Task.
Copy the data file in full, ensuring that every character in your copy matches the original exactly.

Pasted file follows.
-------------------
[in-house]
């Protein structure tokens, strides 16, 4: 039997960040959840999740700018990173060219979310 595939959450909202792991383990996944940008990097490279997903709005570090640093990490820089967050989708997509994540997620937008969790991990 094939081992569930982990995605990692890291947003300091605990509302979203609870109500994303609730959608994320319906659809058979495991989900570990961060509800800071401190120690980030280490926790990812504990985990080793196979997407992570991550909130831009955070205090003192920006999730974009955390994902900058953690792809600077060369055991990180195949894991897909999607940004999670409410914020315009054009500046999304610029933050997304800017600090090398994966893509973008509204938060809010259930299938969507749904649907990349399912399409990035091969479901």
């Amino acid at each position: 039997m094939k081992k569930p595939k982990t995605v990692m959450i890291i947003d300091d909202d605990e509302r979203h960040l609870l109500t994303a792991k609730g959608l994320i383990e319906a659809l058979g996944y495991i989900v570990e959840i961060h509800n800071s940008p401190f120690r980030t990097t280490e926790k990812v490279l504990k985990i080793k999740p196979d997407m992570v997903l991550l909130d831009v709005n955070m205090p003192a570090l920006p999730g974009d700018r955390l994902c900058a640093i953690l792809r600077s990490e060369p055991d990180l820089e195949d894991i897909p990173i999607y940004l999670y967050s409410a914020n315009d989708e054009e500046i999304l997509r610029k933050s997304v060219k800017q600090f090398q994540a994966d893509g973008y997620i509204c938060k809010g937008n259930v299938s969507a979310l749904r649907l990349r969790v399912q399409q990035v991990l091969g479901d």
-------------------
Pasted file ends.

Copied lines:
[in-house]
């Protein structure tokens, strides 16, 4: 039997960040959840999740700018990173060219979310 595939959450909202792991383990996944940008990097490279997903709005570090640093990490820089967050989708997509994540997620937008969790991990 094939081992569930982990995605990692890291947003300091605990509302979203609870109500994303609730959608994320319906659809058979495991989900570990961060509800800071401190120690980030280490926790990812504990985990080793196979997407992570991550909130831009955070205090003192920006999730974009955390994902900058953690792809600077060369055991990180195949894991897909999607940004999670409410914020315009054009500046999304610029933050997304800017600090090398994966893509973008509204938060809010259930299938969507749904649907990349399912399409990035091969479901």
């Amino acid at each position: 039997m094939k081992k569930p595939k982990t995605v990692m959450i890291i947003d300091d909202d605990e509302r979203h960040l609870l109500t994303a792991k609730g959608l994320i383990e319906a659809l058979g996944y495991i989900v570990e959840i961060h509800n800071s940008p401190f120690r980030t990097t280490e926790k990812v490279l504990k985990i080793k999740p196979d997407m992570v997903l991550l909130d831009v709005n955070m205090p003192a570090l920006p999730g974009d700018r955390l994902c900058a640093i953690l792809r600077s990490e060369p055991d990180l820089e195949d894991i897909p990173i999607y940004l999670y967050s409410a914020n315009d989708e054009e500046i999304l997509r610029k933050s997304v060219k800017q600090f090398q994540a994966d893509g973008y997620i509204c938060k809010g937008n259930v299938s969507a979310l749904r649907l990349r969790v399912q399409q990035v991990l091969g479901d």